Both the team's only female and only Asian member, the svelte Kim Pul Clock is a lucky escapee from communist North Korea. Her impeccable timing and time-bomb building skills are what helped her flee her totalitarian homeland, as described in detail in issue #6, "Ante Meridian - death comes before noon." She helps the Watch Men with hopes that one day the superheroes will help her overthrow Kim Jong Il by disabling the regime's clocks and throwing the country's government into chaos. Recent issues are also exploring a possible romance between her and Chieftain Half-Past-Noon, who must wrestle with the difficult decision to date someone without Native American blood.
edit Tiempo Medianoche
A Mexican drug kingpin who serves a the Watch Men's archnemesis. His plans most often revolve around breaking the watches and timekeeping systems of the U.S. Border Patrol. He particularly despises Mordechai Goldbaum, who he believes ripped him off on a watch deal years ago. Medianoche is notable for a number of catchphrases he utters when confronting the Watch Men, such as "time to run!", "your time has run out!", and "Excuse me, I forgot my watch, can you please tell me what time it is?" Medianoche is very fond of Cuban cigars and also has a secret crush on Kim Pul Clock, which in one episode prompts him to pursue learning the Korean language.
Behind the comic's action-packed adventures resides a deep philosophical theme that explores all aspects of timekeeping and watchmaking. The Watch Men delve into deep questions like whether analog or digital watches are more in fashion, how best to wind mechanical watches, and whether the wristwatch has become obsolete with the advent of cellphones. The series also explores ancient civilizations and how they dealt with timekeeping; the Babylonians' division of times into segments of 60 is thoroughly covered, as is the invention of the hourglass. Modern theories, such as the concept of "metric time," are also discussed. Even physicist Stephen Hawking commented that "The Watch Men are on the forefront of knowledge about the time-space continuum," and that everything in the comic book is firmly rooted in science.
edit Notable Issues
edit #1 "Swiss Army Clock"
The history behind Goldbaum's and Ulrich's superpowers is revealed. The Watch Men are formed after local burglars try to rob Goldbaum's jewelry store. Ulrich happened to be in the store at the time, and by putting on his special watch, he disguises himself as an 18th century pocket watch. Thinking it's a valuable antique, the robbers steal it, only to be surprised when Ulrich shapeshifts back into human form at their hideout and uses his Swiss army knife to kill them all.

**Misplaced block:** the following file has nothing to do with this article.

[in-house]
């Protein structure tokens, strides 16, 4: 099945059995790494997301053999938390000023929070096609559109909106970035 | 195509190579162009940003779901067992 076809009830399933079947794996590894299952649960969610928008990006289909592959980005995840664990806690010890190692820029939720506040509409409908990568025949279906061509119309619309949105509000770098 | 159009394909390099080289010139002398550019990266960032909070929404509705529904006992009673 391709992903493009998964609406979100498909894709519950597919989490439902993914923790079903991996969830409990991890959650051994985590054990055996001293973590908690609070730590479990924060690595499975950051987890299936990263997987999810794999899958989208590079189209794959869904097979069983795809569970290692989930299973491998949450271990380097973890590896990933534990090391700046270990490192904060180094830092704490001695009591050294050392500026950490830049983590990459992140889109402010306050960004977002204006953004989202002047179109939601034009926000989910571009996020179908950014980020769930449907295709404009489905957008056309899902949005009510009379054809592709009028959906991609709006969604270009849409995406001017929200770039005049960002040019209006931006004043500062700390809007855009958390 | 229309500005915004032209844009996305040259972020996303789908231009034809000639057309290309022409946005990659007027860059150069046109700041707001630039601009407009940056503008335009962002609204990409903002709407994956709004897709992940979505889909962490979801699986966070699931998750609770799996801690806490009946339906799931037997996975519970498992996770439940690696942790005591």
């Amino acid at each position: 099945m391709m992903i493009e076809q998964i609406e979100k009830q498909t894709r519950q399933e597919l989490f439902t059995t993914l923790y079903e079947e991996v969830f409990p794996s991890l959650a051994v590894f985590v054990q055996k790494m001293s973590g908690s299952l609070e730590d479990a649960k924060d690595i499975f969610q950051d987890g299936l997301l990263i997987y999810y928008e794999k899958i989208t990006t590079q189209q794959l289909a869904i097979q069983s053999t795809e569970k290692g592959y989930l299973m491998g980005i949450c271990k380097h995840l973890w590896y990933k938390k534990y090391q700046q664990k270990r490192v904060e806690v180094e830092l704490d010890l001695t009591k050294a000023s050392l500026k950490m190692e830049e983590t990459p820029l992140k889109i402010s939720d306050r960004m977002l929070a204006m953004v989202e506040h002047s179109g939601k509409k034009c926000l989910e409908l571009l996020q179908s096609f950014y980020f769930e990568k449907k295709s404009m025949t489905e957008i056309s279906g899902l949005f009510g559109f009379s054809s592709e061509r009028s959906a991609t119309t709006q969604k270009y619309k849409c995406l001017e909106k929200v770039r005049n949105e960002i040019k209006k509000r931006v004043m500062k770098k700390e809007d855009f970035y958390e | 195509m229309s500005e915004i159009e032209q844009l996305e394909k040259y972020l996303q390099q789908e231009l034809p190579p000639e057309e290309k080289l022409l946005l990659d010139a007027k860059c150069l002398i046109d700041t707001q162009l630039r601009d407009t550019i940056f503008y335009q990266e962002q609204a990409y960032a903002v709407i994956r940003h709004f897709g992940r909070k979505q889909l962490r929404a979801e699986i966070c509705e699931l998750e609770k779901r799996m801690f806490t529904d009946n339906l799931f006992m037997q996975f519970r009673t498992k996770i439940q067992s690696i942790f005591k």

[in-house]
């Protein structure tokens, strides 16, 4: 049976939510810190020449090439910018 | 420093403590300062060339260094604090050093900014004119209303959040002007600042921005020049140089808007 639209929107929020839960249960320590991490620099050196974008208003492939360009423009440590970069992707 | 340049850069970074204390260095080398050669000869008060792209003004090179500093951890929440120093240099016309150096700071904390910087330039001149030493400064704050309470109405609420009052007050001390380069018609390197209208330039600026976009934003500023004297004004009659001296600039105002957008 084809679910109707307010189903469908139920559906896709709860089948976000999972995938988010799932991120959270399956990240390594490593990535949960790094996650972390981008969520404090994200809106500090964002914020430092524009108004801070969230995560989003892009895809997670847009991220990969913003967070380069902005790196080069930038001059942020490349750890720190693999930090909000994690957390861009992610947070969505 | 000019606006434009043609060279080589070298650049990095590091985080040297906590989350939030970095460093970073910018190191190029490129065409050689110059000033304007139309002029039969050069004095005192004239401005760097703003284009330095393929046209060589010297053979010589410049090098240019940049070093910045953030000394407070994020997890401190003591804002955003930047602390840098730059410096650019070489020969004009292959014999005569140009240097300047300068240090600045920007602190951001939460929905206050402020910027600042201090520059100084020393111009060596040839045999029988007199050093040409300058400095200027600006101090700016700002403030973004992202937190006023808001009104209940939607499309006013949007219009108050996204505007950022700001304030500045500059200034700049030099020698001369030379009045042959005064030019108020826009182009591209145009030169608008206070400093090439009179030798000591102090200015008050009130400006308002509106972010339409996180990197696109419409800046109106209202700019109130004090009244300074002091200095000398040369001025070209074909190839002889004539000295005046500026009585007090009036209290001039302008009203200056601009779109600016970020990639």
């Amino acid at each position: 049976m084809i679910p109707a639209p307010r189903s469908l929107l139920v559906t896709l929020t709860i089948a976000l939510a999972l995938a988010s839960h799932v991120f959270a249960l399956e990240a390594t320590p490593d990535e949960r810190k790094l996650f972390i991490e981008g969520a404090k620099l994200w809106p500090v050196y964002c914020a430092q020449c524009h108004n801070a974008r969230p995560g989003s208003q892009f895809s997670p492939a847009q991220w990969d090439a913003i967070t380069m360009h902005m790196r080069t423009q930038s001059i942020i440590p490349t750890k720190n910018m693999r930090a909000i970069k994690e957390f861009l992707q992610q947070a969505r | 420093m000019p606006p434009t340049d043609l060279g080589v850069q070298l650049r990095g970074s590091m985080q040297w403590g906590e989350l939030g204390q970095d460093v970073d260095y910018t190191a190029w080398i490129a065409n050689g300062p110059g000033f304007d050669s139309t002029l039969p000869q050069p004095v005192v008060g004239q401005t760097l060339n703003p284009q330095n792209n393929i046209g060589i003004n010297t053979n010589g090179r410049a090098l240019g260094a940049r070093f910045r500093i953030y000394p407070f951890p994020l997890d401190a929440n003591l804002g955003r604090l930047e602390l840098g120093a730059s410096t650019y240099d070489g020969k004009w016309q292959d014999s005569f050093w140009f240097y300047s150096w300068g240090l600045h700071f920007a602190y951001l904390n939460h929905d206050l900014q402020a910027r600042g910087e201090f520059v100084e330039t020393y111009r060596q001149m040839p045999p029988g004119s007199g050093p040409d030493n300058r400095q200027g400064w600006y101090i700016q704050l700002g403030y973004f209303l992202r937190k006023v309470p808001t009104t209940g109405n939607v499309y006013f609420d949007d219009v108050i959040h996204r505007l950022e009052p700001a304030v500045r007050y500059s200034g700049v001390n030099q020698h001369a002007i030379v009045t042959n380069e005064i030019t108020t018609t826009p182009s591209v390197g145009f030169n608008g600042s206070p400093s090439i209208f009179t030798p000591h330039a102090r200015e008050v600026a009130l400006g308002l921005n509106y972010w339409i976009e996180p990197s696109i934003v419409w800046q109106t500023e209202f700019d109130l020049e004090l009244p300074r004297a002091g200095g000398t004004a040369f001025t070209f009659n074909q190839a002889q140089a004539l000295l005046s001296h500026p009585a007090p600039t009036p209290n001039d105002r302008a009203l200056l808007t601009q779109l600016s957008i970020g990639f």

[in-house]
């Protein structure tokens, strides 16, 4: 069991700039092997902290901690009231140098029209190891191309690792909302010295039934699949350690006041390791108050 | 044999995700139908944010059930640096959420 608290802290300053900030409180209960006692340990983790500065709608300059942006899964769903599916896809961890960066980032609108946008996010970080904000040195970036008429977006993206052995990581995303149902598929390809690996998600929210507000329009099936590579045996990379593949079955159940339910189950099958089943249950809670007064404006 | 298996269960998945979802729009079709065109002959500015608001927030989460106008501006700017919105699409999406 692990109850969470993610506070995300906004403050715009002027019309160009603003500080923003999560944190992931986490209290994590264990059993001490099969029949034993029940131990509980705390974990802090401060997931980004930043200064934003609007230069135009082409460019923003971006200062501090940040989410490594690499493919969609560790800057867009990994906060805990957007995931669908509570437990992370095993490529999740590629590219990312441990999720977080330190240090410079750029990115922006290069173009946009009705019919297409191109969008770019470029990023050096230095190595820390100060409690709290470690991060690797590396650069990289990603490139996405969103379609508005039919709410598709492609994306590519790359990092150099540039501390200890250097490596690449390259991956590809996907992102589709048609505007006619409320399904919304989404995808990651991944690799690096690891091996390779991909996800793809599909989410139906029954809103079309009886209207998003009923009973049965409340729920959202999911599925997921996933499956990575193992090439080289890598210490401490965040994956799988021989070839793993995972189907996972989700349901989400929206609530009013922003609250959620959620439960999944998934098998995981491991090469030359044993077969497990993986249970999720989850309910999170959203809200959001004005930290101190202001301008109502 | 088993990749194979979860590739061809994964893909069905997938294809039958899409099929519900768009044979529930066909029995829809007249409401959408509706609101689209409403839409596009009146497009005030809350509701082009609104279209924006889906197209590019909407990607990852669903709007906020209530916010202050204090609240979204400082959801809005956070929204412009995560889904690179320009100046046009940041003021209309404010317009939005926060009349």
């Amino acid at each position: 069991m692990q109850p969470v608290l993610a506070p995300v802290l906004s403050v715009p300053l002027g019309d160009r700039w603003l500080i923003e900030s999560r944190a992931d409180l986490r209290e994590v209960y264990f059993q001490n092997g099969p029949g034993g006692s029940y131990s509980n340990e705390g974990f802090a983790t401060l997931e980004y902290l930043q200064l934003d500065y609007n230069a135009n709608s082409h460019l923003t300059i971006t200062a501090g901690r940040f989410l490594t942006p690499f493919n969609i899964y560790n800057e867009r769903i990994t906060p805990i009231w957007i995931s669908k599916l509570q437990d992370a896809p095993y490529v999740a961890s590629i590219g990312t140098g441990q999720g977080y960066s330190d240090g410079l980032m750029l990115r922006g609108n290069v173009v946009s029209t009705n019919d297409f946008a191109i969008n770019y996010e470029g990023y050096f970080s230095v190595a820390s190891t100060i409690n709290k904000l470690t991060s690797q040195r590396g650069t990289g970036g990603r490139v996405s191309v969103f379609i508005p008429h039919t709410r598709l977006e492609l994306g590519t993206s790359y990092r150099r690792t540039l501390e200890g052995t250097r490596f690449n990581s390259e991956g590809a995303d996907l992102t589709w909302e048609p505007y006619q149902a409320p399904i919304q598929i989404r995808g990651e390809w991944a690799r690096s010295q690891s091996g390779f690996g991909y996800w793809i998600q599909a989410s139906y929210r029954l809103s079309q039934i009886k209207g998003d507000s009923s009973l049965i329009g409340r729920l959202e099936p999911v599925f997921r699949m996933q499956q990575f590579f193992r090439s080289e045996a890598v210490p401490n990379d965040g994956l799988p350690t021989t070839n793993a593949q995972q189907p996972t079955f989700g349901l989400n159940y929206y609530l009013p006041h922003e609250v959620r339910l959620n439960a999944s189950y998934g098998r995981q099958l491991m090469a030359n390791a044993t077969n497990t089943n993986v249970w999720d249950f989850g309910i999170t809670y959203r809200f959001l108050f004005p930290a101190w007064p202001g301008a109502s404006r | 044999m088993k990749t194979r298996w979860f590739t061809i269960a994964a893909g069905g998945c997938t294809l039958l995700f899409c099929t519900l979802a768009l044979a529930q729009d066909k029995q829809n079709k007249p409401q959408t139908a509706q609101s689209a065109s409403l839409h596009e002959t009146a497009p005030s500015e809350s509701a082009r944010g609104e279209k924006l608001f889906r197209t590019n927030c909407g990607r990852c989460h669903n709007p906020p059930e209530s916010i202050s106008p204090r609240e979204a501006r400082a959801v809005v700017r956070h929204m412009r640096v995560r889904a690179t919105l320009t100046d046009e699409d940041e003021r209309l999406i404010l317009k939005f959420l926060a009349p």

edit #7 "Big Ben in Big Trouble"
A fierce rainstorm damages the gears in London's iconic Big Ben clock, making it get one minute too slow every day. The Watch Men avert disaster when they're able to use their skills to repair the priceless time piece. This was the first issue in which the team traveled to Europe, and Goldbaum's immunity to jet lag is first revealed. Critics praised the art and accurate depictions of Big Ben's internal mechanism as "masterful."
edit #23 "The Atomic Caper"
Medianoche's henchmen manage to steal America's secret Cesium supply, putting the future of the nation's atomic clock in jeopardy. With only hours left till the country's official timekeeping device would stop working, the Watch Men recover the radioactive metal from a hideout in Mexico. This issue was the first in which Johann von Ulrich was not prominently featured, as his story arc had him searching for his long-lost nephew in Switzerland - a recurring theme from then on.
edit #41 "A Midnight Too Late"
In this revolutionary issue, drug kingpin Medianoche finally manages to succeed in sabotaging the watches of all American border guards. With the Department of Homeland Security in chaos, only the Watch Men can stop the inflow of Mexico's finest crack cocaine. They are able to get the border patrol to sync up their actions by observing a giant sundial built by Chieftain Half-Past-Noon in a peyote induced trance. This thought-provoking issue coincided with the heated debate about immigration during George W. Bush's presidency.
edit #62 "A Love for All Time"
In this romantic issue, the romance between Kim Pul Clock and Chieftain Half-Past-Noon first begins to bloom. While changing the clocks in the Watch Men's headquarters for Daylight Savings Time, the pair finds chemistry in a fascinating conversation about the history of hourglasses. In a scene reminiscent of the film "Ghost," Half-Past-Noon gently guides Kim's hand as she turns the minute hand of a clock in the building's foyer. Many fans were caught by surprise with this turn of events, as previous issues had hinted that Kim Pul Clock was actually interested in Lil' Hand, not the chieftain. The author explained, however, that Lil' Hand needs to remain uncommitted for a future story arc about brothels which defraud their girls based on falsified time sheets.